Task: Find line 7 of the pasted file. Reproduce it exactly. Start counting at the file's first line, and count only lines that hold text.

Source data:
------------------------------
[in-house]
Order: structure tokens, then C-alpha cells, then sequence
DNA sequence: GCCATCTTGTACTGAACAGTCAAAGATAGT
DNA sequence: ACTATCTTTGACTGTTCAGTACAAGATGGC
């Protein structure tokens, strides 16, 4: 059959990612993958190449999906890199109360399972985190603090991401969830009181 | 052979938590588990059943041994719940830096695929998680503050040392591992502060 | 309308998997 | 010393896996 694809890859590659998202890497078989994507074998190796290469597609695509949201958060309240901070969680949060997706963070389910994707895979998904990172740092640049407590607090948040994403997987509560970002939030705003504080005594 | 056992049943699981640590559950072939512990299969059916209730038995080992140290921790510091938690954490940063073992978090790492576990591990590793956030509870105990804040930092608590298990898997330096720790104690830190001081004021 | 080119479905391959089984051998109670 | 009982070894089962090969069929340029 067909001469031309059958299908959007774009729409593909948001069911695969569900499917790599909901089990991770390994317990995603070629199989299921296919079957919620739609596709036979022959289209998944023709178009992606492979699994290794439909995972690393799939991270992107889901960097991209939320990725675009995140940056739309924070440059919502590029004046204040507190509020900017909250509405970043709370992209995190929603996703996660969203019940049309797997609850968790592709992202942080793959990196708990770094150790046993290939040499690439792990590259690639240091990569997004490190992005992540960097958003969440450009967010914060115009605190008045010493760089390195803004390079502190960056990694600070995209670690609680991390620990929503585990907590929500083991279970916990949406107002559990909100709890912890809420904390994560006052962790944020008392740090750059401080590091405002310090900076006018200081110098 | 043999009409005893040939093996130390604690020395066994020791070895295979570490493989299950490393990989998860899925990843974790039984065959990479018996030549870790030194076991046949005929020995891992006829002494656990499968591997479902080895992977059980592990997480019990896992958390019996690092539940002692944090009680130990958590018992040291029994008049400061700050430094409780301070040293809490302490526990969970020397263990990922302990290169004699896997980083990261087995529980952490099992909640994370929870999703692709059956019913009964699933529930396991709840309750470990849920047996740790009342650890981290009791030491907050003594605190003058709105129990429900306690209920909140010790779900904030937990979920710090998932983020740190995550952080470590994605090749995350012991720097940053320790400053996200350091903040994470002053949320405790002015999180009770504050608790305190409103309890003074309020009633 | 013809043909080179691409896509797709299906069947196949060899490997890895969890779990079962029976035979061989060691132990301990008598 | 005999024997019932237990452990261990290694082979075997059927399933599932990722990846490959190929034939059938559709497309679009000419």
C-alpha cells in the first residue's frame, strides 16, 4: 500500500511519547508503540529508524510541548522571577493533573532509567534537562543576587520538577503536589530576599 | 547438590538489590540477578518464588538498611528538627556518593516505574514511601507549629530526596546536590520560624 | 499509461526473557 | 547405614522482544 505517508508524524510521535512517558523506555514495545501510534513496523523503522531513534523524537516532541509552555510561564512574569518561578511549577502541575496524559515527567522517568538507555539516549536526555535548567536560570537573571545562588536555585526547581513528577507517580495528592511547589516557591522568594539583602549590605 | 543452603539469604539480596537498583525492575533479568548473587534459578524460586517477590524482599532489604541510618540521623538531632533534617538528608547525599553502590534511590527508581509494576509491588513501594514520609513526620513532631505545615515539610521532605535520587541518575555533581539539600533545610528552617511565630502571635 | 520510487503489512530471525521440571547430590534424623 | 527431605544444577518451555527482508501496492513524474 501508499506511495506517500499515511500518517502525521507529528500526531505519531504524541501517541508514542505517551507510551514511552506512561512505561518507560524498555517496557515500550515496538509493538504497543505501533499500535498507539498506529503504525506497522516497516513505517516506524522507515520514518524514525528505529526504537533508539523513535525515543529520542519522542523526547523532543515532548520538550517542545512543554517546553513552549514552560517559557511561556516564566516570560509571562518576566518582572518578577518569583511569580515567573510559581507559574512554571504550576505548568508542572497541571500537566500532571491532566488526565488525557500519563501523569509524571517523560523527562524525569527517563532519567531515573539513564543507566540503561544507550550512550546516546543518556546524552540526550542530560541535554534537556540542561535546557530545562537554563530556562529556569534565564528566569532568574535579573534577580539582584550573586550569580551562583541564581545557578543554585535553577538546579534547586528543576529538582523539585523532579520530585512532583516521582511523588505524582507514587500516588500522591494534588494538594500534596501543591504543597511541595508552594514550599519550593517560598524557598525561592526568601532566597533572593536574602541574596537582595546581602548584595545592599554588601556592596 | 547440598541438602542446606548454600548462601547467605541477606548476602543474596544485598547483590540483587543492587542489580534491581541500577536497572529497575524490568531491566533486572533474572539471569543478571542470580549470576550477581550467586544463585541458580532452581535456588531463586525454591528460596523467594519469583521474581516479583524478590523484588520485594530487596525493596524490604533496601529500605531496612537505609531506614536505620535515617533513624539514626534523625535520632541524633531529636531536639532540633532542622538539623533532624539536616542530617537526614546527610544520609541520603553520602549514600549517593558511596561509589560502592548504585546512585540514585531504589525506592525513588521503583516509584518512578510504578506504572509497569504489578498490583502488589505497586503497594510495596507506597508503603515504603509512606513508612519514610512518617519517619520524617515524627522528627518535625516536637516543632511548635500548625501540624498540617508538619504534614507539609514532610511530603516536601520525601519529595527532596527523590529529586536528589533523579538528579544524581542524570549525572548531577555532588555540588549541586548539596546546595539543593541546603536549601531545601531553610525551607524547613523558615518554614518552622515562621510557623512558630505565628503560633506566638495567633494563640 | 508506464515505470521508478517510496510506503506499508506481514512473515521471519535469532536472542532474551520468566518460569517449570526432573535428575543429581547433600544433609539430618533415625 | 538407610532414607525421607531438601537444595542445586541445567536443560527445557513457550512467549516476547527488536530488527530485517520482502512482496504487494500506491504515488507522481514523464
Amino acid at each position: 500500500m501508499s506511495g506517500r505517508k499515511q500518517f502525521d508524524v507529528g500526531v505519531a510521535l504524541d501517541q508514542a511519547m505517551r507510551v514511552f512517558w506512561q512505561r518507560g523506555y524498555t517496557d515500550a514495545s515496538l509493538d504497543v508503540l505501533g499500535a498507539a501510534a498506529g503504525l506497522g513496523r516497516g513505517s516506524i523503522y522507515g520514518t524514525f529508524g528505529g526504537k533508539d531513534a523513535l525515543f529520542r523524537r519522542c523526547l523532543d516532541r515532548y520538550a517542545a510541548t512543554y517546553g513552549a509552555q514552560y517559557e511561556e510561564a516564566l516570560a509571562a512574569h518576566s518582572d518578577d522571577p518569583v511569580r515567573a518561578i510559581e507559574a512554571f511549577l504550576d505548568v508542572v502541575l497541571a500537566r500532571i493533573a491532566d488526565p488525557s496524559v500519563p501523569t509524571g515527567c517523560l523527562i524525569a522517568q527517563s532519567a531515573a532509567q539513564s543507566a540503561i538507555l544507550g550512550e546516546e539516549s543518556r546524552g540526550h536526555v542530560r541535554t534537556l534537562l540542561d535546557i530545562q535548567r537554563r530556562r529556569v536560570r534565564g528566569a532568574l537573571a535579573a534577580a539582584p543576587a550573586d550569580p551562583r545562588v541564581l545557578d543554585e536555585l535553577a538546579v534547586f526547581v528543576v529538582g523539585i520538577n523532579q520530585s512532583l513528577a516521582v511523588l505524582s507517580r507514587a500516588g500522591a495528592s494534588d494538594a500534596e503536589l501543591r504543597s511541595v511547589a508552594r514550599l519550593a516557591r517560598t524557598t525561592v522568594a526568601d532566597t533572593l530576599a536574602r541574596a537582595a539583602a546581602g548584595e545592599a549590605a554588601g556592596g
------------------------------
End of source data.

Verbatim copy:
Amino acid at each position: 500500500m501508499s506511495g506517500r505517508k499515511q500518517f502525521d508524524v507529528g500526531v505519531a510521535l504524541d501517541q508514542a511519547m505517551r507510551v514511552f512517558w506512561q512505561r518507560g523506555y524498555t517496557d515500550a514495545s515496538l509493538d504497543v508503540l505501533g499500535a498507539a501510534a498506529g503504525l506497522g513496523r516497516g513505517s516506524i523503522y522507515g520514518t524514525f529508524g528505529g526504537k533508539d531513534a523513535l525515543f529520542r523524537r519522542c523526547l523532543d516532541r515532548y520538550a517542545a510541548t512543554y517546553g513552549a509552555q514552560y517559557e511561556e510561564a516564566l516570560a509571562a512574569h518576566s518582572d518578577d522571577p518569583v511569580r515567573a518561578i510559581e507559574a512554571f511549577l504550576d505548568v508542572v502541575l497541571a500537566r500532571i493533573a491532566d488526565p488525557s496524559v500519563p501523569t509524571g515527567c517523560l523527562i524525569a522517568q527517563s532519567a531515573a532509567q539513564s543507566a540503561i538507555l544507550g550512550e546516546e539516549s543518556r546524552g540526550h536526555v542530560r541535554t534537556l534537562l540542561d535546557i530545562q535548567r537554563r530556562r529556569v536560570r534565564g528566569a532568574l537573571a535579573a534577580a539582584p543576587a550573586d550569580p551562583r545562588v541564581l545557578d543554585e536555585l535553577a538546579v534547586f526547581v528543576v529538582g523539585i520538577n523532579q520530585s512532583l513528577a516521582v511523588l505524582s507517580r507514587a500516588g500522591a495528592s494534588d494538594a500534596e503536589l501543591r504543597s511541595v511547589a508552594r514550599l519550593a516557591r517560598t524557598t525561592v522568594a526568601d532566597t533572593l530576599a536574602r541574596a537582595a539583602a546581602g548584595e545592599a549590605a554588601g556592596g